We consider only case (i). First of all, we see that dA, dB change the sign and are increasing. Indeed, for p = 1 https://static-content.springer.com/image/art%3A10.1186%2F1687-2770-2013-8/MediaObjects/13661_2012_Article_275_IEq120_HTML.gif, t J https://static-content.springer.com/image/art%3A10.1186%2F1687-2770-2013-8/MediaObjects/13661_2012_Article_275_IEq17_HTML.gif, we have
A 1 = A 2 = λ 1 [ p ] = 1 2 , B 1 = λ 2 [ p ] = 3 4 , B 2 = 2 3 . https://static-content.springer.com/image/art%3A10.1186%2F1687-2770-2013-8/MediaObjects/13661_2012_Article_275_Equaz_HTML.gif
It means that the assumption H3 holds. Moreover,
https://static-content.springer.com/image/art%3A10.1186%2F1687-2770-2013-8/MediaObjects/13661_2012_Article_275_Equba_HTML.gif

It proves that the assumption H4 holds.

By a similar way, we prove the assertion in case (ii) or (iii).

3 Positive solutions to problem (1) with delayed arguments

Now, we present the necessary definitions from the theory of cones in Banach spaces.

Definition 1 Let E be a real Banach space. A nonempty convex closed set P E https://static-content.springer.com/image/art%3A10.1186%2F1687-2770-2013-8/MediaObjects/13661_2012_Article_275_IEq121_HTML.gif is said to be a cone provided that
  1. (i)

    k u P https://static-content.springer.com/image/art%3A10.1186%2F1687-2770-2013-8/MediaObjects/13661_2012_Article_275_IEq122_HTML.gif for all u P https://static-content.springer.com/image/art%3A10.1186%2F1687-2770-2013-8/MediaObjects/13661_2012_Article_275_IEq123_HTML.gif and all k 0 https://static-content.springer.com/image/art%3A10.1186%2F1687-2770-2013-8/MediaObjects/13661_2012_Article_275_IEq124_HTML.gif, and

     
  2. (ii)

    u , u P https://static-content.springer.com/image/art%3A10.1186%2F1687-2770-2013-8/MediaObjects/13661_2012_Article_275_IEq125_HTML.gif implies u = 0 https://static-content.springer.com/image/art%3A10.1186%2F1687-2770-2013-8/MediaObjects/13661_2012_Article_275_IEq126_HTML.gif.

     

Note that every cone P E https://static-content.springer.com/image/art%3A10.1186%2F1687-2770-2013-8/MediaObjects/13661_2012_Article_275_IEq121_HTML.gif induces an ordering in E given by x y https://static-content.springer.com/image/art%3A10.1186%2F1687-2770-2013-8/MediaObjects/13661_2012_Article_275_IEq127_HTML.gif if y x P https://static-content.springer.com/image/art%3A10.1186%2F1687-2770-2013-8/MediaObjects/13661_2012_Article_275_IEq128_HTML.gif.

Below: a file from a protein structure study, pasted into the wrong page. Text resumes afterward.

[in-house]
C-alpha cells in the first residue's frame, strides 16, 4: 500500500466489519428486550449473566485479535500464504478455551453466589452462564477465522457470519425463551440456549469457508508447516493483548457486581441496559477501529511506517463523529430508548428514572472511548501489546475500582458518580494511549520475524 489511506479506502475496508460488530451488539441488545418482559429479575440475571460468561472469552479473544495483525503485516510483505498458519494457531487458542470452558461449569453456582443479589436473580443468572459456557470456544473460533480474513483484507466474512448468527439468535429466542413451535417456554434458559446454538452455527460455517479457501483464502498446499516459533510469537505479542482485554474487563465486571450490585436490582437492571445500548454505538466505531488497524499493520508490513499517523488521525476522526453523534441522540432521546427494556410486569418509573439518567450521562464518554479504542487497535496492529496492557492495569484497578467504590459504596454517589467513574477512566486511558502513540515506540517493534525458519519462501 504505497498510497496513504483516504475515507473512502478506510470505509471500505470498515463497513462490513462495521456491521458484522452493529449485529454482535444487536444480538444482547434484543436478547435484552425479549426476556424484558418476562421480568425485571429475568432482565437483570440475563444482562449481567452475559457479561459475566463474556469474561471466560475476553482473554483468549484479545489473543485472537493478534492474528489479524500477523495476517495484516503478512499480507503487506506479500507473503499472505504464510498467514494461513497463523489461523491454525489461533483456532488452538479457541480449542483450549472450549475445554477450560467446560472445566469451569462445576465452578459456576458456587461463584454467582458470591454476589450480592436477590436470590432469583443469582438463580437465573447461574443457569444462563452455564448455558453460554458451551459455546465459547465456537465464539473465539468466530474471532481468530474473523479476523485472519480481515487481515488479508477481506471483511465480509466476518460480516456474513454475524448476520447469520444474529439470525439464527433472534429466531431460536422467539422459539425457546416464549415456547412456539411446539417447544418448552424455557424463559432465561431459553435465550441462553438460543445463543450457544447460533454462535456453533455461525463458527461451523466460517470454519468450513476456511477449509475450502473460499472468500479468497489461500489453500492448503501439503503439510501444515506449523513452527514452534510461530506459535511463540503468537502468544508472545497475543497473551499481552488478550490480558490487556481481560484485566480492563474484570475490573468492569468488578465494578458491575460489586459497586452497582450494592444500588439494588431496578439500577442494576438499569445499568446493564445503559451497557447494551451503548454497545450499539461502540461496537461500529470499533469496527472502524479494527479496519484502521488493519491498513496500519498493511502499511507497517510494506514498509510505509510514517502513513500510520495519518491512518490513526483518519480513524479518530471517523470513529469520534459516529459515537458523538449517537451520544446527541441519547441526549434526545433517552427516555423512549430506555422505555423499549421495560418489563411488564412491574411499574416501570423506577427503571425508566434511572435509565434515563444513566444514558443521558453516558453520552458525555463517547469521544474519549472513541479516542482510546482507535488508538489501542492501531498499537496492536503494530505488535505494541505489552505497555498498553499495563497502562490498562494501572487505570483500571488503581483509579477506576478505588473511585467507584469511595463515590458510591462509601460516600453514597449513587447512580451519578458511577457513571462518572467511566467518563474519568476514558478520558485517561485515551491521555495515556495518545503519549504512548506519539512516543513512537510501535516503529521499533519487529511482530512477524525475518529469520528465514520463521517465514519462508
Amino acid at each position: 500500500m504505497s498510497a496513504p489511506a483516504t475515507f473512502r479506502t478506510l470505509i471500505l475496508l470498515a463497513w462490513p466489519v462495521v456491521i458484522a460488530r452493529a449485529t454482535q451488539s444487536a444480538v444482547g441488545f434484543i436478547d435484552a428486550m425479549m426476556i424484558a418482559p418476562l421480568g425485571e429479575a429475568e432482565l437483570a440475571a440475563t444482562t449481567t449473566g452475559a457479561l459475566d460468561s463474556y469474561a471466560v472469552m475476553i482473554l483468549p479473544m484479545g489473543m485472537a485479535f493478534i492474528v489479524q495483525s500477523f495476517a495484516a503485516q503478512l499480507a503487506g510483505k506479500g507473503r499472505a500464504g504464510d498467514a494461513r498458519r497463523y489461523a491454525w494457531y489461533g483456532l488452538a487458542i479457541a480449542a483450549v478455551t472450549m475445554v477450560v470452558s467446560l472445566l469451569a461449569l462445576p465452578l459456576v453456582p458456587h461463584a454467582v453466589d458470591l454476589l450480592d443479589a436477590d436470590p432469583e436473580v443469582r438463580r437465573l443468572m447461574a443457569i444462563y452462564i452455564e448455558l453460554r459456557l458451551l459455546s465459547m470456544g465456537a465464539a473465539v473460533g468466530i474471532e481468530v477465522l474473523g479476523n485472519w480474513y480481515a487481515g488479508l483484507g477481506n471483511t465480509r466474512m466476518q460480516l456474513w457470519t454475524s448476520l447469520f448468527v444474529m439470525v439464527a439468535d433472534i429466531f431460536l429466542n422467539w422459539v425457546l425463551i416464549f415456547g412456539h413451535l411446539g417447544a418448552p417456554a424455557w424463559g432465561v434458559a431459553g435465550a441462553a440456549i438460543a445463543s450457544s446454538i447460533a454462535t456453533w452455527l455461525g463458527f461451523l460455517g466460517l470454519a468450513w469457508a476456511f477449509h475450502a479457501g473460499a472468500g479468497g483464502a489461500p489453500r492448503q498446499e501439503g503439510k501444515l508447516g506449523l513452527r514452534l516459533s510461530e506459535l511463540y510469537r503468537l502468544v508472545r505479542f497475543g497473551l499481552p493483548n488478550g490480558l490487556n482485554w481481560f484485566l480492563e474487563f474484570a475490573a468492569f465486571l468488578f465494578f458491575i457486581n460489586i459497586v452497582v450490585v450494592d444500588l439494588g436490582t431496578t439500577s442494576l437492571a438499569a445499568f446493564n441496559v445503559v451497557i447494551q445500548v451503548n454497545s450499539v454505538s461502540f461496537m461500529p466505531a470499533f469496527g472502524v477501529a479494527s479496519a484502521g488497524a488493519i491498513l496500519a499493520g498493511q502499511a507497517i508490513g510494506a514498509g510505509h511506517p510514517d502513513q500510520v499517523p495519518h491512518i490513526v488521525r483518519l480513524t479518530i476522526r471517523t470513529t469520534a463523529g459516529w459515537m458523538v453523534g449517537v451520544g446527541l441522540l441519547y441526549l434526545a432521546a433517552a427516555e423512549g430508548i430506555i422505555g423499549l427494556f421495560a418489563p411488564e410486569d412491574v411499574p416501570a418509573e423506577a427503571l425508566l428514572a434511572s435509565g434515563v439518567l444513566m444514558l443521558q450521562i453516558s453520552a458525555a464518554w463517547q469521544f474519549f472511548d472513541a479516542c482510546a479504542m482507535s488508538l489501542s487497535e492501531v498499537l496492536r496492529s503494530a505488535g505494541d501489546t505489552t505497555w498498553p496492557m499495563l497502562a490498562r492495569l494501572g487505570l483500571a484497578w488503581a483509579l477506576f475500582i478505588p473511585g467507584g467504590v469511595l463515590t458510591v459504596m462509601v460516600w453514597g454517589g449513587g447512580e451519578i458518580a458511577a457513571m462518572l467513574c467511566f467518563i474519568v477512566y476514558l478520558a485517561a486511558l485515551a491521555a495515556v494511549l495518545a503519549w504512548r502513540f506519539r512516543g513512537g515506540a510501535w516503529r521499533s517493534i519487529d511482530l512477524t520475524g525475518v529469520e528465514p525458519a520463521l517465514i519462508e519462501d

Definition 2 A map Φ is said to be a nonnegative continuous concave functional on a cone P of a real Banach space E if Φ : P R + https://static-content.springer.com/image/art%3A10.1186%2F1687-2770-2013-8/MediaObjects/13661_2012_Article_275_IEq129_HTML.gif is continuous and
Φ ( t x + ( 1 t ) y ) t Φ ( x ) + ( 1 t ) Φ ( y ) https://static-content.springer.com/image/art%3A10.1186%2F1687-2770-2013-8/MediaObjects/13661_2012_Article_275_Equbb_HTML.gif

for all x , y P https://static-content.springer.com/image/art%3A10.1186%2F1687-2770-2013-8/MediaObjects/13661_2012_Article_275_IEq130_HTML.gif and t [ 0 , 1 ] https://static-content.springer.com/image/art%3A10.1186%2F1687-2770-2013-8/MediaObjects/13661_2012_Article_275_IEq2_HTML.gif.

Similarly, we say the map φ is a nonnegative continuous convex functional on a cone P of a real Banach space E if φ : P R + https://static-content.springer.com/image/art%3A10.1186%2F1687-2770-2013-8/MediaObjects/13661_2012_Article_275_IEq131_HTML.gif is continuous and
φ ( t x + ( 1 t ) y ) t φ ( x ) + ( 1 t ) φ ( y ) https://static-content.springer.com/image/art%3A10.1186%2F1687-2770-2013-8/MediaObjects/13661_2012_Article_275_Equbc_HTML.gif

for all x , y P https://static-content.springer.com/image/art%3A10.1186%2F1687-2770-2013-8/MediaObjects/13661_2012_Article_275_IEq130_HTML.gif and t [ 0 , 1 ] https://static-content.springer.com/image/art%3A10.1186%2F1687-2770-2013-8/MediaObjects/13661_2012_Article_275_IEq2_HTML.gif.

Definition 3 An operator is called completely continuous if it is continuous and maps bounded sets into precompact sets.

Let φ and Θ be nonnegative continuous convex functionals on P, let Φ be a nonnegative continuous concave functional on P, and let Ψ be a nonnegative continuous functional on P. Then, for positive numbers a, b, c, d, we define the following sets:
https://static-content.springer.com/image/art%3A10.1186%2F1687-2770-2013-8/MediaObjects/13661_2012_Article_275_Equbd_HTML.gif

We will use the following fixed point theorem of Avery and Peterson to establish multiple positive solutions to problem (1).

Theorem 1 (see [1])

Let P be a cone in a real Banach space E. Let φ and Θ be nonnegative continuous convex functionals on P, let Φ be a nonnegative continuous concave functional on P, and let Ψ be a nonnegative continuous functional on P satisfying Ψ ( k x ) k Ψ ( x ) https://static-content.springer.com/image/art%3A10.1186%2F1687-2770-2013-8/MediaObjects/13661_2012_Article_275_IEq132_HTML.gif for 0 k 1 https://static-content.springer.com/image/art%3A10.1186%2F1687-2770-2013-8/MediaObjects/13661_2012_Article_275_IEq133_HTML.gif such that for some positive numbers M ¯ https://static-content.springer.com/image/art%3A10.1186%2F1687-2770-2013-8/MediaObjects/13661_2012_Article_275_IEq134_HTML.gif and d,